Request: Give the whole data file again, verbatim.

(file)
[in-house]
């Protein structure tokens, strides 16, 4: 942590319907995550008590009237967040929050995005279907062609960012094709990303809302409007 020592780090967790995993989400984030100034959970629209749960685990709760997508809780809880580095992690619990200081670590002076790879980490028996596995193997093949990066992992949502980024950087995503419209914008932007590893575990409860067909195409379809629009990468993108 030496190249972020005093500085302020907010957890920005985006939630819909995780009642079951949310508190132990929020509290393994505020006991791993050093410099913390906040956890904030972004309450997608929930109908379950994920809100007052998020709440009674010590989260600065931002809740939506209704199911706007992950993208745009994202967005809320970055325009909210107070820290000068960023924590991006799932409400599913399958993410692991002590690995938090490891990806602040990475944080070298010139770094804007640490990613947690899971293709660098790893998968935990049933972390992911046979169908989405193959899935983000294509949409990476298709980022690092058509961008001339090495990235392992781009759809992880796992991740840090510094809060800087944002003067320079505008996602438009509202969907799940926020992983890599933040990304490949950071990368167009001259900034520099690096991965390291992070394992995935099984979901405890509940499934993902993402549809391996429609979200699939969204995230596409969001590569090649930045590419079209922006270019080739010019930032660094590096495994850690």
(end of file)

[in-house]
């Protein structure tokens, strides 16, 4: 942590319907995550008590009237967040929050995005279907062609960012094709990303809302409007 020592780090967790995993989400984030100034959970629209749960685990709760997508809780809880580095992690619990200081670590002076790879980490028996596995193997093949990066992992949502980024950087995503419209914008932007590893575990409860067909195409379809629009990468993108 030496190249972020005093500085302020907010957890920005985006939630819909995780009642079951949310508190132990929020509290393994505020006991791993050093410099913390906040956890904030972004309450997608929930109908379950994920809100007052998020709440009674010590989260600065931002809740939506209704199911706007992950993208745009994202967005809320970055325009909210107070820290000068960023924590991006799932409400599913399958993410692991002590690995938090490891990806602040990475944080070298010139770094804007640490990613947690899971293709660098790893998968935990049933972390992911046979169908989405193959899935983000294509949409990476298709980022690092058509961008001339090495990235392992781009759809992880796992991740840090510094809060800087944002003067320079505008996602438009509202969907799940926020992983890599933040990304490949950071990368167009001259900034520099690096991965390291992070394992995935099984979901405890509940499934993902993402549809391996429609979200699939969204995230596409969001590569090649930045590419079209922006270019080739010019930032660094590096495994850690």